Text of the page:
As I mentioned earlier on, Lisbon has suddenly been overflowing with tourists these past couple of years, which means prices are going up. However, for the time being, food and other products are still relatively cheap, especially compared to Dutch prices. If you are a jewelry fan like me, Lisbon is the perfect place to go on a silver and/or gold hunt. If you search carefully, you can find small antique and jewelry stores scattered around the centre of Lisbon. My favorite is located on the southwest corner of Rossio Square. Be aware of opening hours, most shops close between 13.00 and 16.00.
Monki top | Zara shorts | vintage coat | Dr. Martens boots
I found this red satin gem in a thrift store in Utrecht, about 4 sizes to big, but you know me; I have always been quite fond of the oversized look. The saleswoman thought I bought it for a themed dress-up party, but I just wear it to university on a daily basis - I can tell you, it does turn heads! I was unsure about the origin of it; Chinese? Korean? Japanese? I am betting on Chinese, due to the lotus flowers print, but I might be wrong! If any of you have a clue, please enlighten me! Anyway, I am in love; definitely one of my favorite pieces in my closet at the moment.
Vintage denim jacket | vintage dress | vintage silver necklaces
Currently one of my faves, this denim jacket by Levi's. So easily suitable with all sorts of styles and items, in summer and in winter. Combined here with a vintage dress which I semi-anxiously/semi-hysterically laughing clutch every five seconds when it nicely blows up Marilyn Monroe style. How I love the Dutch winds ;) Kiss, Aimee
Mango coat | Mango top | Forever21 pants | Mango shoes
Just some spontaneous snapshots of me walking/jumping/hopping along the canals in Amsterdam today. I am beyond curious to see how long these will stay white and fresh. I hope they beat my white Converse which were smudged with mud only a few days after purchase. I am not too confident though... Happy Sunday night loves!
vintage shirt dress | H&M top | Brandy Melville necklace | unknown shoes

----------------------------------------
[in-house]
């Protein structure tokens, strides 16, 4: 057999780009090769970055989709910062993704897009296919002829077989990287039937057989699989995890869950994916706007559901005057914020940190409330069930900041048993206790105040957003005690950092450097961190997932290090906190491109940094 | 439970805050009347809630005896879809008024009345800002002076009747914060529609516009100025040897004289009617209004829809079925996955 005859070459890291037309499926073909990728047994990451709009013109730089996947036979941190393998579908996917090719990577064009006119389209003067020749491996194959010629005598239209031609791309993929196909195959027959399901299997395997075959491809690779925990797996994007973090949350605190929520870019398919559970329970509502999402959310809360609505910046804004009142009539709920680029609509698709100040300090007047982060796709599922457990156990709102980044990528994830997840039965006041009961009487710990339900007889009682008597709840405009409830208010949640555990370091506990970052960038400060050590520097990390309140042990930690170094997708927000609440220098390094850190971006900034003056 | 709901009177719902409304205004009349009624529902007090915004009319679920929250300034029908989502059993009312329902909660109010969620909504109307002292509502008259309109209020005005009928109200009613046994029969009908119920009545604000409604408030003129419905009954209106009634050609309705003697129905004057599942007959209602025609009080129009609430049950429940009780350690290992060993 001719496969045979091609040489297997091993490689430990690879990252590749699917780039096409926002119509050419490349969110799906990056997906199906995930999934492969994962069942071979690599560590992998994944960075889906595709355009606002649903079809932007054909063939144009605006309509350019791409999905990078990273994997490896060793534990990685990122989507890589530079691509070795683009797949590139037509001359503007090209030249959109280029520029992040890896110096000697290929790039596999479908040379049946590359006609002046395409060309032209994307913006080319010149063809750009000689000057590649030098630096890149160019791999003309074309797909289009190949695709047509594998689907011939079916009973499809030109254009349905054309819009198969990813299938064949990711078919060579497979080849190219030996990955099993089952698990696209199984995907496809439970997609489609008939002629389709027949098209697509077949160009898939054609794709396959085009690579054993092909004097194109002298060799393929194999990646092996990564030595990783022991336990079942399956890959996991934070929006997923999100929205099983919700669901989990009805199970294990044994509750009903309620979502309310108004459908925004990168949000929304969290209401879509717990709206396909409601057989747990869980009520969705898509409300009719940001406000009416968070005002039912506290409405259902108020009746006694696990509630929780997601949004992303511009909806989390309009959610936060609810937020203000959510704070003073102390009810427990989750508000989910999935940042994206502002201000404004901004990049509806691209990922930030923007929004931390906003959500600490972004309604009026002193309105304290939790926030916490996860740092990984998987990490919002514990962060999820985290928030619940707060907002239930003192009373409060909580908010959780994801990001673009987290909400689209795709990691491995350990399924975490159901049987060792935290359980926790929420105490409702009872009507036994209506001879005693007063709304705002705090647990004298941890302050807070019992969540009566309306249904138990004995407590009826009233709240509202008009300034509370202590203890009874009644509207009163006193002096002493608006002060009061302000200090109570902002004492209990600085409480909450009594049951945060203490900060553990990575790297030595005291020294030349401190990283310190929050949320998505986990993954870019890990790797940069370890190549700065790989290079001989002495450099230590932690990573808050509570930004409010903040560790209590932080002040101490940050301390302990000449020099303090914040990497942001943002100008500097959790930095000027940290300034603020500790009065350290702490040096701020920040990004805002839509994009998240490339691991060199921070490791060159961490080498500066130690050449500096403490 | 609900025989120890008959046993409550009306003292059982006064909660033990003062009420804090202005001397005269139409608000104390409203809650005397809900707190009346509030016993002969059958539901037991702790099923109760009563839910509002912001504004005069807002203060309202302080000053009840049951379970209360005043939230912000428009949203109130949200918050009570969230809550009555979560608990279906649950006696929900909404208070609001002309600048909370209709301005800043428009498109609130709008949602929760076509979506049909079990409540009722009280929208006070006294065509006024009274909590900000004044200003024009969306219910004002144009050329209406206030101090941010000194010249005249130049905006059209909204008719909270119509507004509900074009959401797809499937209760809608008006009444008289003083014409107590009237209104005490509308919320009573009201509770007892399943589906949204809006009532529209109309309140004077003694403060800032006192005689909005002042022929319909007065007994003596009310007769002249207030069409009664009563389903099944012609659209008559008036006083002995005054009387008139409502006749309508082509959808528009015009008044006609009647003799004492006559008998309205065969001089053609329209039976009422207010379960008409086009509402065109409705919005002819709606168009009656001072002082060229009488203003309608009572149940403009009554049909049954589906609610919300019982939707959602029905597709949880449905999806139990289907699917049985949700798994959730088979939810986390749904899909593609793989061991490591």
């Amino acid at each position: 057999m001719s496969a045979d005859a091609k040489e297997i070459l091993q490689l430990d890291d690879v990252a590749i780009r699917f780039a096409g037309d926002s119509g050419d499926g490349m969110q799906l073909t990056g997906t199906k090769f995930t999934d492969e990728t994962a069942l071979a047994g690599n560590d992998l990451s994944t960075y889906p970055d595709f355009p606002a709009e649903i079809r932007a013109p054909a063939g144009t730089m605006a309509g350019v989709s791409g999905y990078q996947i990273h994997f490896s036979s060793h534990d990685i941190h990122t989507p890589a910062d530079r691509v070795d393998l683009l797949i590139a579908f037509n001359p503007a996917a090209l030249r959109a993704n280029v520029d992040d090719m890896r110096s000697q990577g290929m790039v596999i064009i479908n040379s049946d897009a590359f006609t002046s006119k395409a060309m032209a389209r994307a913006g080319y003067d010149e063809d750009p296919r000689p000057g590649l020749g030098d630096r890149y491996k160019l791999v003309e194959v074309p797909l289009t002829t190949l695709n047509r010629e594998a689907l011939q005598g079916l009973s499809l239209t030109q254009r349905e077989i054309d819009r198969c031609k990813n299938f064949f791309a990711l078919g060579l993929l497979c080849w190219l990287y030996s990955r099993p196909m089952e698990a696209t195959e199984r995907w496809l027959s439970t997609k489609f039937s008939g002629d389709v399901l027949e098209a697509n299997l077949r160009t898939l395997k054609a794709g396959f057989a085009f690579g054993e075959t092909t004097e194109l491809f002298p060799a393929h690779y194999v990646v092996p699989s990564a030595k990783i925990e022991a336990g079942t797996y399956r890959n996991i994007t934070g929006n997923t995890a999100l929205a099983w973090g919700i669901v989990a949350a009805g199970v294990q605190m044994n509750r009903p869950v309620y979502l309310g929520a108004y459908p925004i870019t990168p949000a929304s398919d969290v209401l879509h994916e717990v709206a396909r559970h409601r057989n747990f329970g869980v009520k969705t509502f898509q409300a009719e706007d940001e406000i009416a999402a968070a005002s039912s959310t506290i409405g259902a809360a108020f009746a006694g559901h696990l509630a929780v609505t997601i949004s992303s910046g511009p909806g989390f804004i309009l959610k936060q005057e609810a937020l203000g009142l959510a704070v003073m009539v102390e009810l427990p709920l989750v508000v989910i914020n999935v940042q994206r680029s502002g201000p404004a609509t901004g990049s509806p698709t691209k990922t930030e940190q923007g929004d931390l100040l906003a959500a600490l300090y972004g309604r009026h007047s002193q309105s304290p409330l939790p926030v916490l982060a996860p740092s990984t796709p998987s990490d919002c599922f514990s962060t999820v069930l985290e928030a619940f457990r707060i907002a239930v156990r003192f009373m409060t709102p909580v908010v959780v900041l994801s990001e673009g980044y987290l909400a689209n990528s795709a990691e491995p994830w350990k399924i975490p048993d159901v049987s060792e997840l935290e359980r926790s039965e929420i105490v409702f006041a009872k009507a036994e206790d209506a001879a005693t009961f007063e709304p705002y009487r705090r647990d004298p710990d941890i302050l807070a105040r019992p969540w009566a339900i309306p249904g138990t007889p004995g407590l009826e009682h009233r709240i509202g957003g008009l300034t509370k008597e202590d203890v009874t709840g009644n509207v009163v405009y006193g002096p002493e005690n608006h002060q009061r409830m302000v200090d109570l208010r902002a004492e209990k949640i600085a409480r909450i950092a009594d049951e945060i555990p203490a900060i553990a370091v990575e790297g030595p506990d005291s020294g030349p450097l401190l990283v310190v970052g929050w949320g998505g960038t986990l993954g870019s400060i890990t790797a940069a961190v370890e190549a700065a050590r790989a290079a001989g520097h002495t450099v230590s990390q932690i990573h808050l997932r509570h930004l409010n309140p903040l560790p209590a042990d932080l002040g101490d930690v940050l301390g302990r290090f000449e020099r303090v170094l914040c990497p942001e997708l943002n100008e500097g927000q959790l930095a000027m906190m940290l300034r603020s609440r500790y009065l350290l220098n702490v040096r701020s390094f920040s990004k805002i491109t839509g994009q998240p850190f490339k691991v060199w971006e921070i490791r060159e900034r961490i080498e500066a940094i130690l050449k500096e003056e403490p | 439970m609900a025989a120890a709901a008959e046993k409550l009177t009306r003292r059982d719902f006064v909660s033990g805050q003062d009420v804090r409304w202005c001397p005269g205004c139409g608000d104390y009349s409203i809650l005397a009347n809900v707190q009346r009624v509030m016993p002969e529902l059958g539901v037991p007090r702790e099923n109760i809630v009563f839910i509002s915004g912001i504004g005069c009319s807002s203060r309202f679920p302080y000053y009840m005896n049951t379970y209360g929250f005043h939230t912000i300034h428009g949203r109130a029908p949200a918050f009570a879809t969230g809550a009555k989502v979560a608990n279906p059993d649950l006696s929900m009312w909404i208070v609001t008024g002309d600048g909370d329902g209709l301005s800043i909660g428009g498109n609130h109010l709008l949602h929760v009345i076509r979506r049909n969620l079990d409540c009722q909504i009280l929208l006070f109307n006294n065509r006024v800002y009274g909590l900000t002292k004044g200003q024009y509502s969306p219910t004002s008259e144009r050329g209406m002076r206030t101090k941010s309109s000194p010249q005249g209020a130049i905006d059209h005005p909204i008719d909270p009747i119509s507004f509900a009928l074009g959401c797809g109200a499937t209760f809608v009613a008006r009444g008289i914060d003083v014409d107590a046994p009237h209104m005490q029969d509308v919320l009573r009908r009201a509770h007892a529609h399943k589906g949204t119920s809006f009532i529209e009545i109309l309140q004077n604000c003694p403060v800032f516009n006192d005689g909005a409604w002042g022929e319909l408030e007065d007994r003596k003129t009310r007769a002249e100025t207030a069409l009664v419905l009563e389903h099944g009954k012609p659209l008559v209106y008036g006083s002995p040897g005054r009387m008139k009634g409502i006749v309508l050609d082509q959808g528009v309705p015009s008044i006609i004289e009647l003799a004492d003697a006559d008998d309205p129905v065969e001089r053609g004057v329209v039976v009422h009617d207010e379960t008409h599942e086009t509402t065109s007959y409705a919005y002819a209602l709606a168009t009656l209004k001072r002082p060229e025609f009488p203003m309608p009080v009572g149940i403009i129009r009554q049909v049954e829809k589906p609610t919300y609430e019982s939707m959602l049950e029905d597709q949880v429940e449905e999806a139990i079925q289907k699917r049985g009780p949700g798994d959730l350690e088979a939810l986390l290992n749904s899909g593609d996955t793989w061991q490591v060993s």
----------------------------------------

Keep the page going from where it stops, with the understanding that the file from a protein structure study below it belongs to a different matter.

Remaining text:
I have been making a small switch to buying and wearing more vintage items lately, such as this suede shirt dress, which I bought in Amsterdam two weeks ago. It is an interesting piece which can be worn in lots of ways. I have worn this piece as a dress, outside jacket and as a blazer; I love versatile pieces! What do you think of second hand clothing? I am curious to hear your opinion! Love, Aimee
After visiting Marrakech during the Christmas holidays, I came home with lots of new impressions and experiences. Although opinions on the city are various, I was positively surprised. I do think that it is best to travel to Marrakech at least a bit prepared, to just have an idea of where to go and not to go. If you go entirely clueless, you might bump into unpleasant situations which leave you a bit nervous and unsettled. For me personally, I feel more comfortable having an idea of which districts the city consists of, having a few identification marks like main tourist attractions or tall buildings to help determine my location, and having an overall overview of the city. Marrakech, and especially the medina, is a maze of small streets with impressive doors with an unknown paradise behind them, and all though I am sure you'll find perfection around every corner, it helps to have a few addresses which are always good and which you can rely on, in case getting lost and wandering around don't turn out for you! In this post I assembled my fave Marrakech spots, including mostly cafés and restaurants. In general, I would recommend to explore the Medina, and stick to the Northern Medina and Southern Medina. Both are different, the Northern Medina is quite structured and clean with lots of luxurious hotels, riads and museums. You would expect a western atmosphere, but I thought the area was actually authentic and non-touristic. It is the most quiet area of the Medina which I really enjoyed. The central Medina is very focused on tourists which influences everything; the products the shops offer, the way the salesmen talk to you and so on... Not the best area to spend your day in my opinion. The Southern Medina is a bit poorer than the Northern Medina, but shows the local life of Marrakechi best in my opinion.